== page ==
ACTIONS: Getting Around

We evolved as bipeds, walking and running and climbing and jumping. For most of us, our legs work pretty well, but eventually we wanted to go farther, faster than they could take us.

We rode horses, camels, burros, donkeys, and elephants, asking them to expend their energy to bear the burdens we put on them. We invented the wheel and attached it to frames to make wagons, bicycles, tricycles, and other devices that could be powered by our bodies and the animals we tamed.

Eventually, we used stored carbon from ancient plants to power engines attached to metal boxes to move us faster with almost no effort from us—a significant achievement in propulsion but one that came at great cost to a habitable climate, our physical health, and our communities.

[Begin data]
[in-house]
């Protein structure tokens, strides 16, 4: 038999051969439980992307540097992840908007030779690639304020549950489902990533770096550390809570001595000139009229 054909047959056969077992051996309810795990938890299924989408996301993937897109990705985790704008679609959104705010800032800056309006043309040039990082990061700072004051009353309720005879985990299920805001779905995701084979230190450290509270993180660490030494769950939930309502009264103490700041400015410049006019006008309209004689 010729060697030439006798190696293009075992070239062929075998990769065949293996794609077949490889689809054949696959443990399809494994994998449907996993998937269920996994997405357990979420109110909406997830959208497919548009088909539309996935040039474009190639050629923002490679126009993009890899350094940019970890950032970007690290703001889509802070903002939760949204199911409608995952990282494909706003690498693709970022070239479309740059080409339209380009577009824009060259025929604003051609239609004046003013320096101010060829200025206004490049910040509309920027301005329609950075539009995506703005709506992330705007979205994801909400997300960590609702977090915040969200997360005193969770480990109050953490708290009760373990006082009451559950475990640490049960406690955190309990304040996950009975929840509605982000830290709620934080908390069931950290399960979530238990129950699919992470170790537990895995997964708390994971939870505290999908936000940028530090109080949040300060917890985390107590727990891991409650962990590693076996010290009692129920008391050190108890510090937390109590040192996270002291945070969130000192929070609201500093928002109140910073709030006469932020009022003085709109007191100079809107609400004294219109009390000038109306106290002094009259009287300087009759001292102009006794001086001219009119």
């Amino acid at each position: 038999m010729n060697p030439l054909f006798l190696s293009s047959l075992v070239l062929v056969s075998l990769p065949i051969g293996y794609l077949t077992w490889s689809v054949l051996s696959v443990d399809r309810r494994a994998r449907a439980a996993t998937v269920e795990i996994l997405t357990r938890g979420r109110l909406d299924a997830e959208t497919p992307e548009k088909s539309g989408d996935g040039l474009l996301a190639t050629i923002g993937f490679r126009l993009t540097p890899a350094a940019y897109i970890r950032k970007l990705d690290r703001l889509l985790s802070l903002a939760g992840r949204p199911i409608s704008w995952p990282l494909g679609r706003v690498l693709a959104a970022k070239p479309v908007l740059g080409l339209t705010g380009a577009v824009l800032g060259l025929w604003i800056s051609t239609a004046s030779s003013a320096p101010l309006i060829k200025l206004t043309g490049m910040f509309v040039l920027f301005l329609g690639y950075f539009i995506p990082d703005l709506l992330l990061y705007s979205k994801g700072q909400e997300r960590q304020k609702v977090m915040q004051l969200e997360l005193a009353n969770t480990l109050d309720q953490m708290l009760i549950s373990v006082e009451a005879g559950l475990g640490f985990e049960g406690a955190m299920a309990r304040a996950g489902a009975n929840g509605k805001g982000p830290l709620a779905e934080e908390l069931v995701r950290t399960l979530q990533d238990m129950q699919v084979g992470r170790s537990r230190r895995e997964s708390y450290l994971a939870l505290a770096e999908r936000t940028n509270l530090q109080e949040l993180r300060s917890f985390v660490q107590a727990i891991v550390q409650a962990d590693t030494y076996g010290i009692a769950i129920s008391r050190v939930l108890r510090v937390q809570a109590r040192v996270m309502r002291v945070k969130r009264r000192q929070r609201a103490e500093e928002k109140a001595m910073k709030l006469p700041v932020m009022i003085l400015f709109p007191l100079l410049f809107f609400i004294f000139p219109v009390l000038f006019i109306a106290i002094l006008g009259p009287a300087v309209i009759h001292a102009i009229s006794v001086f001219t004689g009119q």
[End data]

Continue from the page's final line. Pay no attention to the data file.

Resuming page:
Now, we have more options for getting around than ever before. Walking, rolling, biking, and transit are the most efficient and fun ways to go short distances, and they let us interact with our communities as we travel. Even when it’s impractical to walk, bike, or roll, or when transit isn’t available, everyone can do something to reduce their greenhouse gas emissions as they move through their day.

Rethinking how we move our bodies through the world can not only reduce the impact on the climate, but improve our physical health, build stronger connections with our neighborhoods, save money, and make us happier!